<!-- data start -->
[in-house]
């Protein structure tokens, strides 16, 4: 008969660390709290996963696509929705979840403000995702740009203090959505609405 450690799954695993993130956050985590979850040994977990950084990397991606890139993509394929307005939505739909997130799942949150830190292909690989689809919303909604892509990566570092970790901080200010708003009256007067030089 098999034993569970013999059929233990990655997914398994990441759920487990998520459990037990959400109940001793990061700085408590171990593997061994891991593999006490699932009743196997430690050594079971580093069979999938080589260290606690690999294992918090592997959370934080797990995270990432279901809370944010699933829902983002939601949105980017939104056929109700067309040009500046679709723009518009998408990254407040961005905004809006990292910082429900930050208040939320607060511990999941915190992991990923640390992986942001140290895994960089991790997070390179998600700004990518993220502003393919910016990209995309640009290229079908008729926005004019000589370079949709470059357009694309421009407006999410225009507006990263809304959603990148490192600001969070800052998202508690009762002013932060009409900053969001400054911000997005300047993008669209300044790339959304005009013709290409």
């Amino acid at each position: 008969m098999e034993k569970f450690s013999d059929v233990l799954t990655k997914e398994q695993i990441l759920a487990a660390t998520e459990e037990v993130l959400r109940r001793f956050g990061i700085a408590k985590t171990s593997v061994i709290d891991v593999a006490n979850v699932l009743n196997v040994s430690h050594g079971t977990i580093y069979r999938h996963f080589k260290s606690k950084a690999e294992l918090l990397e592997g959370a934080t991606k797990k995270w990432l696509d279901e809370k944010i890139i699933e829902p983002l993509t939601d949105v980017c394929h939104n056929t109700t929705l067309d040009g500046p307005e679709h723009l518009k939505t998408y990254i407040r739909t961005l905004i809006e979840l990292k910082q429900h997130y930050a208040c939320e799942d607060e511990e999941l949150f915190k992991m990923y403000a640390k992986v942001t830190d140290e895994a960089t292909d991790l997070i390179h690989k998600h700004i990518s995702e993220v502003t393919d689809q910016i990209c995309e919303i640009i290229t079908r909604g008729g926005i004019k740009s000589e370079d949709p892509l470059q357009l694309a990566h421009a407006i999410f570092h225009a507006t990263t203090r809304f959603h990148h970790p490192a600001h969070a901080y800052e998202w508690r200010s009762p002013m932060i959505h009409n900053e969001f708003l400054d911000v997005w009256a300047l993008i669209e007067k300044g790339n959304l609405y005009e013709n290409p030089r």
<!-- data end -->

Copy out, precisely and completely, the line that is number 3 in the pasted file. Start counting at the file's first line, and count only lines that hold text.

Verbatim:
């Amino acid at each position: 008969m098999e034993k569970f450690s013999d059929v233990l799954t990655k997914e398994q695993i990441l759920a487990a660390t998520e459990e037990v993130l959400r109940r001793f956050g990061i700085a408590k985590t171990s593997v061994i709290d891991v593999a006490n979850v699932l009743n196997v040994s430690h050594g079971t977990i580093y069979r999938h996963f080589k260290s606690k950084a690999e294992l918090l990397e592997g959370a934080t991606k797990k995270w990432l696509d279901e809370k944010i890139i699933e829902p983002l993509t939601d949105v980017c394929h939104n056929t109700t929705l067309d040009g500046p307005e679709h723009l518009k939505t998408y990254i407040r739909t961005l905004i809006e979840l990292k910082q429900h997130y930050a208040c939320e799942d607060e511990e999941l949150f915190k992991m990923y403000a640390k992986v942001t830190d140290e895994a960089t292909d991790l997070i390179h690989k998600h700004i990518s995702e993220v502003t393919d689809q910016i990209c995309e919303i640009i290229t079908r909604g008729g926005i004019k740009s000589e370079d949709p892509l470059q357009l694309a990566h421009a407006i999410f570092h225009a507006t990263t203090r809304f959603h990148h970790p490192a600001h969070a901080y800052e998202w508690r200010s009762p002013m932060i959505h009409n900053e969001f708003l400054d911000v997005w009256a300047l993008i669209e007067k300044g790339n959304l609405y005009e013709n290409p030089r």